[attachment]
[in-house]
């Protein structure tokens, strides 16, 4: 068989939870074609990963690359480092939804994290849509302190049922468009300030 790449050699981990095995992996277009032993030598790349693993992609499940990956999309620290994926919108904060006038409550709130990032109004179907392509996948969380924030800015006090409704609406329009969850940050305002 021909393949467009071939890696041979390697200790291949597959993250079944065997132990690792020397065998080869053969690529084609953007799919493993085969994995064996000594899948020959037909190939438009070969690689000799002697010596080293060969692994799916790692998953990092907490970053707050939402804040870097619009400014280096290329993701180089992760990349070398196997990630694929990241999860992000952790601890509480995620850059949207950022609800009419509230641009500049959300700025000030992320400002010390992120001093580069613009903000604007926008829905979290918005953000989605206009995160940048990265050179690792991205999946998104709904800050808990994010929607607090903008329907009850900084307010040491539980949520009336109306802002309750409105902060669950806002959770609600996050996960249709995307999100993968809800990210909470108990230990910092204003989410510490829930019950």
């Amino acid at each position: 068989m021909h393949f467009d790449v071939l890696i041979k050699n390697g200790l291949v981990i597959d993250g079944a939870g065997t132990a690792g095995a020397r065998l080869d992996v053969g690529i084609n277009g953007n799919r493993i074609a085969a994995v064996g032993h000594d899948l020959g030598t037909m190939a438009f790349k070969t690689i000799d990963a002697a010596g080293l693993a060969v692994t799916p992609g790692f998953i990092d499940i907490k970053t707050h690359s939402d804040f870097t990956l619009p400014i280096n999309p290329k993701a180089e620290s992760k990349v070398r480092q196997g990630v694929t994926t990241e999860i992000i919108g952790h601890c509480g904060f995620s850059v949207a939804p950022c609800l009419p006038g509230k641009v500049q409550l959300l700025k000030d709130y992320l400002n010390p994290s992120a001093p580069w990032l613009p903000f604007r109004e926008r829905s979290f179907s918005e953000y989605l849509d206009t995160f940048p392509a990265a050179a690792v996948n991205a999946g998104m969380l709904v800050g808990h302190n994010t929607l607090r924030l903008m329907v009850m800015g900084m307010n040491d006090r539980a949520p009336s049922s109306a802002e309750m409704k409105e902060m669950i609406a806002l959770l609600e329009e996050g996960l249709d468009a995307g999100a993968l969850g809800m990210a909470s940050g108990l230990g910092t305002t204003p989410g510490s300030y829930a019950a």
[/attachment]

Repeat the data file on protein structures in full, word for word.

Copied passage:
[in-house]
């Protein structure tokens, strides 16, 4: 068989939870074609990963690359480092939804994290849509302190049922468009300030 790449050699981990095995992996277009032993030598790349693993992609499940990956999309620290994926919108904060006038409550709130990032109004179907392509996948969380924030800015006090409704609406329009969850940050305002 021909393949467009071939890696041979390697200790291949597959993250079944065997132990690792020397065998080869053969690529084609953007799919493993085969994995064996000594899948020959037909190939438009070969690689000799002697010596080293060969692994799916790692998953990092907490970053707050939402804040870097619009400014280096290329993701180089992760990349070398196997990630694929990241999860992000952790601890509480995620850059949207950022609800009419509230641009500049959300700025000030992320400002010390992120001093580069613009903000604007926008829905979290918005953000989605206009995160940048990265050179690792991205999946998104709904800050808990994010929607607090903008329907009850900084307010040491539980949520009336109306802002309750409105902060669950806002959770609600996050996960249709995307999100993968809800990210909470108990230990910092204003989410510490829930019950």
């Amino acid at each position: 068989m021909h393949f467009d790449v071939l890696i041979k050699n390697g200790l291949v981990i597959d993250g079944a939870g065997t132990a690792g095995a020397r065998l080869d992996v053969g690529i084609n277009g953007n799919r493993i074609a085969a994995v064996g032993h000594d899948l020959g030598t037909m190939a438009f790349k070969t690689i000799d990963a002697a010596g080293l693993a060969v692994t799916p992609g790692f998953i990092d499940i907490k970053t707050h690359s939402d804040f870097t990956l619009p400014i280096n999309p290329k993701a180089e620290s992760k990349v070398r480092q196997g990630v694929t994926t990241e999860i992000i919108g952790h601890c509480g904060f995620s850059v949207a939804p950022c609800l009419p006038g509230k641009v500049q409550l959300l700025k000030d709130y992320l400002n010390p994290s992120a001093p580069w990032l613009p903000f604007r109004e926008r829905s979290f179907s918005e953000y989605l849509d206009t995160f940048p392509a990265a050179a690792v996948n991205a999946g998104m969380l709904v800050g808990h302190n994010t929607l607090r924030l903008m329907v009850m800015g900084m307010n040491d006090r539980a949520p009336s049922s109306a802002e309750m409704k409105e902060m669950i609406a806002l959770l609600e329009e996050g996960l249709d468009a995307g999100a993968l969850g809800m990210a909470s940050g108990l230990g910092t305002t204003p989410g510490s300030y829930a019950a």